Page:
Monday, March 25, 2013

I'm not an adoptee anymore

I'm not an adoptee anymore.

I've decided to just move on in my life. I will not allow it to affect my life any longer. I've been contemplating what so many AP's, fellow adoptees, and others have continued to express to me either on my blog or via email or in person: I just need to focus on the "good" that adoption has done in my life and stop getting "stuck in the negative."

Why didn't I recognize this previously? Duh, right? Why has it taken me so long to come to this realization, right? Just let it all go, put on a smile, and coast through all the syrupy sweetness of life. Forget everything else. The grief, the hardship, the daily reminders of the pain and loss? Yes, just leave it all behind. My Omma, my Appa--their pain, regret and sorrows--just let it wash away. Don't let it trouble me. The complexity of it all? Just simplify. Cut out all the sadness and longing, the division, the tension, the conflict, and hold onto only that which makes me feel good and giddy. Of course, why didn't I think of this before?!

And all of you who have so long wished that I would just snap out of it and stop talking about all the hard stuff and move onto the gooey goodness, so that your adopted children have an ideal adult adoptee role model to admire, well, guess what? I'm your girl! (Posters will soon be available.)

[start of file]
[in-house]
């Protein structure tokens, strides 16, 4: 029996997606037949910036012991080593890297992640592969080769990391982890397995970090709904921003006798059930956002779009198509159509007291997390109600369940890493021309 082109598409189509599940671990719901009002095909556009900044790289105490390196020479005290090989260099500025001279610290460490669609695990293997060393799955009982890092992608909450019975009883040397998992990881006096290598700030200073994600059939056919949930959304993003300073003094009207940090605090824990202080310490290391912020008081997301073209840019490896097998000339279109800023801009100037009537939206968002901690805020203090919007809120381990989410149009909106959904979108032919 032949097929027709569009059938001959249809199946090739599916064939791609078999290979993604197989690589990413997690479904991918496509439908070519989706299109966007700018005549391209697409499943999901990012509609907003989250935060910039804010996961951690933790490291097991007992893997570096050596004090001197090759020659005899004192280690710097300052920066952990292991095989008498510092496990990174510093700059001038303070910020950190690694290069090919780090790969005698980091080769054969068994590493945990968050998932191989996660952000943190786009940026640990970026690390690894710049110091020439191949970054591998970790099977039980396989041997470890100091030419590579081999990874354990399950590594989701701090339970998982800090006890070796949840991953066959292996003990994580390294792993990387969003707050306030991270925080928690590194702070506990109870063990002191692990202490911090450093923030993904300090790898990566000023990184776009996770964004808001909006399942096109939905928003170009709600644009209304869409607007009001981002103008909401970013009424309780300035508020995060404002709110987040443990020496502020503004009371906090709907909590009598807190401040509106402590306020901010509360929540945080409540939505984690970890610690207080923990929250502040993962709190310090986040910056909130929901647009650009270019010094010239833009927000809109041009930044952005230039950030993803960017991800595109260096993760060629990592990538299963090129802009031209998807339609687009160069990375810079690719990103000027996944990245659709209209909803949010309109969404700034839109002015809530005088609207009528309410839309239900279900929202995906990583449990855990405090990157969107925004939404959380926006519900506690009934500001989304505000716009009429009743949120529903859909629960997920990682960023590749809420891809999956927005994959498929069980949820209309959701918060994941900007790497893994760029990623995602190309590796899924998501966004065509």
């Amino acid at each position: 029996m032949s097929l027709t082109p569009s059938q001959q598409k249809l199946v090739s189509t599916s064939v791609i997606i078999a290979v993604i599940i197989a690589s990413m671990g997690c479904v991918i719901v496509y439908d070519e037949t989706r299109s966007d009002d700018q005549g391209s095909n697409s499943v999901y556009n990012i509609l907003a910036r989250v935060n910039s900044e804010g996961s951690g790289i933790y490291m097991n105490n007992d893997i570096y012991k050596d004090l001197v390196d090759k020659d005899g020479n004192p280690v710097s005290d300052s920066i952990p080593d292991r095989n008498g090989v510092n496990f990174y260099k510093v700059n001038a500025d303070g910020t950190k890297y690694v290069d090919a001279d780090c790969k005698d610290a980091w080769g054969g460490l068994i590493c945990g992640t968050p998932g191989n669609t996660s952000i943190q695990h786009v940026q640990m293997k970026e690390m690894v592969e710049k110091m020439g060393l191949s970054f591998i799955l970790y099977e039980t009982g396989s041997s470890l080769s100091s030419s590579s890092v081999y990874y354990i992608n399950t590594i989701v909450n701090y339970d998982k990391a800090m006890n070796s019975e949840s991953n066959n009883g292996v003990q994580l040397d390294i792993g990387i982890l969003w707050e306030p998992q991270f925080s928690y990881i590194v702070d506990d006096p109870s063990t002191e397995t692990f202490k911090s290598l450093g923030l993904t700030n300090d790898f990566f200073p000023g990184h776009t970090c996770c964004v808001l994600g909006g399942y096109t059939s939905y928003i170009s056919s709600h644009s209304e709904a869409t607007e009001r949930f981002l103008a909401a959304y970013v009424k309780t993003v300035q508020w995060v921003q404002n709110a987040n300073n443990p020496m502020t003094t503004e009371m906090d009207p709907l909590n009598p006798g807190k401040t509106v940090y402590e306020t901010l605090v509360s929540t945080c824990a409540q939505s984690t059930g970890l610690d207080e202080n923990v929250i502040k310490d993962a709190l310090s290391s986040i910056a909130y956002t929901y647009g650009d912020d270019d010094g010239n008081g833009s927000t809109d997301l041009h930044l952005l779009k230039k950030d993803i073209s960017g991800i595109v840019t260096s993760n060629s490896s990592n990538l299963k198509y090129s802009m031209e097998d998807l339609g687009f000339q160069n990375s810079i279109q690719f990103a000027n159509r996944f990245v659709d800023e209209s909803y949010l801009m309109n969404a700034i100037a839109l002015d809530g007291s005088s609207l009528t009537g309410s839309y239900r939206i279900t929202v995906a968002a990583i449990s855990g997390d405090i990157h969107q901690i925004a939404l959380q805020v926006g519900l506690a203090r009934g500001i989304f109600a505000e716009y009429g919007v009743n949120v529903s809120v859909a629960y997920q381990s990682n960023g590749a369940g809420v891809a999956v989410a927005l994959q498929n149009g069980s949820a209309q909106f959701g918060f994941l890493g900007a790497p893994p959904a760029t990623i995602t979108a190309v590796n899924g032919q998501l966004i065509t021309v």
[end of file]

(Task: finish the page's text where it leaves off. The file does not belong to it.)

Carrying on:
Ok. By now, most of you have picked up on the sarcasm, especially with that last parenthetical statement.

But there's a point to it all. It's not just for joking's sake. And the point is in the opening statement: I'm not an adoptee anymore.

In order to do what I just expressed above, I would have to stop being an adoptee. And of course, that's impossible. You might as well ask me to stop being Korean. I can try--dye my hair blonde, wear blue contact lenses, get plastic surgery on my nose and eyes, get some boob implants, etc., etc. Although after all that, I might not look as Korean, I nonetheless do not cease being Korean--the DNA is still ever present.

Being an adoptee may not be in the DNA, but it might as well be, because the effects of being adopted are just as pervasive and irrevocable.

And honestly, I'm having one of those weeks, the kind that I seem to have every other month or so, when I want to stop being an adoptee. Of course, I can't actually stop being an adoptee. But I often have strong urges to sever myself from the adoption community and go on my merry way.

Obviously, I will always be an adoptee. And my life will always be affected by it.

Sometimes, I do wish I could go incognito. Adoptee Relocation Program, anyone? Oh wait, that's how the whole mess began. And unfortunately, unlike what so many folks seem to want to believe, it can't be undone with teachings on gratitude and love, or by flipping some mental switch.